Andy Warhol at the Factory, 22 East 33rd Street, NYC, January 15, 1985

Time Lapse video of Paul Abraham's Who is scared of the Big Bad Wolf ?

Our fine art concepts offer the possibility of a unique collaborative process, in which visual and performance artists work together to achieve a common purpose for the benefit of institutions, corporate clients and the public at large.

 

The process traditionally begins with the interaction of the Broadway Bound Fine Arts team and a corporate client with a specific need. Working together a practical concept is developed to satisfy the client’s needs. This can be a straightforward process to obtain art works for a designated public space, to create art installations in gallery settings or even to acquire artwork for investment purposes that would also be used to enhance corporate offices. More complicated programs, whereby the artwork, is related to and becomes part of performances and festivals, can also be facilitated by our team of experts.

 

Once a concept is finalized, the acquisition process begins, either by purchasing existing artwork or commissioning unique works for the specific site, gallery, corporate location or performance space. Every effort is taken to insure the process is as cost effective as possible, balancing the needs of the clients, the artists and the quality of the work acquired.

 

If the concept under consideration is a public space, the artwork will be skillfully integrated into the site in a timely, but unobtrusive, environmentally friendly manner. Corporate acquisitions and gallery exhibitions will be developed for maximum investment potential, profitability and public exposure.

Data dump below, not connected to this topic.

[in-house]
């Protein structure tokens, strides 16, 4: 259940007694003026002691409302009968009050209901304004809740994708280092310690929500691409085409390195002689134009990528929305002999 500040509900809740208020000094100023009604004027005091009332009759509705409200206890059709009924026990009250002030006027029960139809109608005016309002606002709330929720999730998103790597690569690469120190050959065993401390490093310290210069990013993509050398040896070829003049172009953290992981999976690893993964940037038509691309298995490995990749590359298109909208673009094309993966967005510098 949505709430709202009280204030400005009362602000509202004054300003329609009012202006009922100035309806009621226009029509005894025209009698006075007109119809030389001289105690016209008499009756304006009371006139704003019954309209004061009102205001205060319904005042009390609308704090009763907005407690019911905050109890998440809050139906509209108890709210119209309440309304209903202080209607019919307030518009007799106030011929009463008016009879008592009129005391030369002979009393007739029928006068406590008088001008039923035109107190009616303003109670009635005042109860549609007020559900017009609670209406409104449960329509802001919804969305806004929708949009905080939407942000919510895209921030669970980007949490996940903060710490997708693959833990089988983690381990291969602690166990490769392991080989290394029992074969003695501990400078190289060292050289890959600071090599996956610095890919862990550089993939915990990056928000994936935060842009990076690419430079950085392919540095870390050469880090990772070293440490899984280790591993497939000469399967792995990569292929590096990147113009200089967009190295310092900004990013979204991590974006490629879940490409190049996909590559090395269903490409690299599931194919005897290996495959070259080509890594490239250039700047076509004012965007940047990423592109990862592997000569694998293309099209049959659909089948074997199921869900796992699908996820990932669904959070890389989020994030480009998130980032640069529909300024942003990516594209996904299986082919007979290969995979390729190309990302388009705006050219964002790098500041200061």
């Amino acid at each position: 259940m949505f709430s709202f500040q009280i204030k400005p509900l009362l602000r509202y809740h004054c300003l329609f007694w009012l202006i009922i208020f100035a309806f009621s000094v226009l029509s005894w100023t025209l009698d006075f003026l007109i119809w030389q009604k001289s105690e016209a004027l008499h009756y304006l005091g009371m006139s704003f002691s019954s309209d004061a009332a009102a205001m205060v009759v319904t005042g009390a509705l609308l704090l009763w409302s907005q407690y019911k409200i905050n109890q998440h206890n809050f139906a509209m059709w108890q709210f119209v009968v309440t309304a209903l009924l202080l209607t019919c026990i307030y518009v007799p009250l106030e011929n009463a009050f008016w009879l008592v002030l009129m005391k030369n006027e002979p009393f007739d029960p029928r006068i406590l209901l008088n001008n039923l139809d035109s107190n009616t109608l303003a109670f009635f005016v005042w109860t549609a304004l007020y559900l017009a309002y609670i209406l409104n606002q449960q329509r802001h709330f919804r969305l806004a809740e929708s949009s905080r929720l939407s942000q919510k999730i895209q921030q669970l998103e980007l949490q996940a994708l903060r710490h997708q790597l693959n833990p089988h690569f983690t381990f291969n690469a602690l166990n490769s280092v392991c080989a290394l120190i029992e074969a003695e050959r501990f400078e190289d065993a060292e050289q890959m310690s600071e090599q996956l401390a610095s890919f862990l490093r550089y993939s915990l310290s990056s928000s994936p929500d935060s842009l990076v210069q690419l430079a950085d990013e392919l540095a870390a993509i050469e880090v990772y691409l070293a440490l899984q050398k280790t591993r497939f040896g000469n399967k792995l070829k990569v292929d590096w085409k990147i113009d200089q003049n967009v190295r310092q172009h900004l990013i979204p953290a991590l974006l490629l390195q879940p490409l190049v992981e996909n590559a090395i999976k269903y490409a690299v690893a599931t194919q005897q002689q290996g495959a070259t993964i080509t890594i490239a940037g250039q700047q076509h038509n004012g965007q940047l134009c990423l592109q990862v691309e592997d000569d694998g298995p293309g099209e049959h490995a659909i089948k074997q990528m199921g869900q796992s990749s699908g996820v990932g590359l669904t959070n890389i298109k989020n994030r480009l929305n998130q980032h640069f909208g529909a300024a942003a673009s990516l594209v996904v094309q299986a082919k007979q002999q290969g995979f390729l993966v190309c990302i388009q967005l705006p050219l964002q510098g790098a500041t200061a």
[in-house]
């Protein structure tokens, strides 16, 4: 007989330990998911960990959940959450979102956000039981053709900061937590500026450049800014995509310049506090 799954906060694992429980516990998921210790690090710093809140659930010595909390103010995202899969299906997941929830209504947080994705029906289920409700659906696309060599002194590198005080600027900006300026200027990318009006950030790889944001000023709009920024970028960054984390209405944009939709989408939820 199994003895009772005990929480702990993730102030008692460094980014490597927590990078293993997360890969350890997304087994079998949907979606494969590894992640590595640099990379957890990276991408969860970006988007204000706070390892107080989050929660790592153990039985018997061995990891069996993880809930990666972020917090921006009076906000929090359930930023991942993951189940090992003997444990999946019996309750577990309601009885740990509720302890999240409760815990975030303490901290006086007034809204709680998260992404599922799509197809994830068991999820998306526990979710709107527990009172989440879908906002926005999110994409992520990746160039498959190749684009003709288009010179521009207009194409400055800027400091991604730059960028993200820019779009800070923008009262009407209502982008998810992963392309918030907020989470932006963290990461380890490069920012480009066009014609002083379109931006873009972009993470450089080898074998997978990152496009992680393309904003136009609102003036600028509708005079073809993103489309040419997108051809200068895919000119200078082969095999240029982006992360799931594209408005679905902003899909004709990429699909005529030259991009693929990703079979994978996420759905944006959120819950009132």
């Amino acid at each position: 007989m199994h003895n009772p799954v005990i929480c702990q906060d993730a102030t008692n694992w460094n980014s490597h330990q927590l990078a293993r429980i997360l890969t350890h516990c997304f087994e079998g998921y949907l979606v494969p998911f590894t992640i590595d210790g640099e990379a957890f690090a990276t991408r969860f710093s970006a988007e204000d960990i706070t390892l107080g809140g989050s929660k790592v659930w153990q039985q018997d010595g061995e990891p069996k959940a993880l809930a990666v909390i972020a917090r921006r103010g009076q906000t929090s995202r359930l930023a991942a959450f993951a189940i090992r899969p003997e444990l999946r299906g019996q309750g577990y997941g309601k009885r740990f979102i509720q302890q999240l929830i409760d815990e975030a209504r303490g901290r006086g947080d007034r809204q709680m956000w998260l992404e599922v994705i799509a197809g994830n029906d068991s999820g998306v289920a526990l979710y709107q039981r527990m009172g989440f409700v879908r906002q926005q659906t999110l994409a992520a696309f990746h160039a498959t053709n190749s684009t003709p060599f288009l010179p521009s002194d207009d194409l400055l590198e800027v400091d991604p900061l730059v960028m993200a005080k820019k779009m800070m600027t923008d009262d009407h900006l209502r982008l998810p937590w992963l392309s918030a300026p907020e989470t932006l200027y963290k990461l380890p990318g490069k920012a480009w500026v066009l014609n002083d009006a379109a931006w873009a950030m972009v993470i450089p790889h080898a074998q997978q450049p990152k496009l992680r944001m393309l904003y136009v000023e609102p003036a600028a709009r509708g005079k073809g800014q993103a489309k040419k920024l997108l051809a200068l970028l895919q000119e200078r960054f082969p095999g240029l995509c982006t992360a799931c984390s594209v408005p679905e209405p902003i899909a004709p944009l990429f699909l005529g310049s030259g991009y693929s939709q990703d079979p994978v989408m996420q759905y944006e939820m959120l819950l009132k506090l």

If the artwork is also integral to an entertainment event, the aspect of timing is even more critical, which will require the Broadway Bound Fine Arts team to work closely with Broadway Bound Entertainment. The final step in this process is the successful installation of the artwork(s) and/or integration of them into a performance piece.

STREET ART

Time Lapse video of Nick Walker painting Polychromatic Beams in The Remington Contemporary Art Gallery at Downtown Markham.

The most exciting new development in the world of art in the past few years has been the emergence of street art. Once looked down upon as simple graffiti, street art is blossoming around the world, turning the streets, buildings, corporate spaces, and even parking garages, into ever changing and evolving museum-like public spaces that are free and open for all to enjoy.

 

Broadway Bound FIne Arts and Entertainment (BBFA&E) has been involved with this dynamic and increasingly popular, youth-oriented art form for many years and is in the forefront of using street artists to create indoor and outdoor murals, as well as photography of long vanished street art to decorate public spaces. BBFA&E works closely with noted street artists to undertake site-specific projects and photographers for special installations and gallery exhibitions.

 

The company was also instrumental in beginning the process that led to the creation of the book, XCIA – The Street Art Project, the award winning publication that has been described as one of the most important as well as beautiful books on the subject. The BBFA&E - inspired XCIA Street Art Project maintains an in-house library of more than 50,000 especially created photographs that can be drawn upon for company projects.

 

BBFA&E has been at the forefront of using street art as a vehicle for both marketing and aesthetic purposes for many years and plans to expand the use of this art form substantially in the years to come.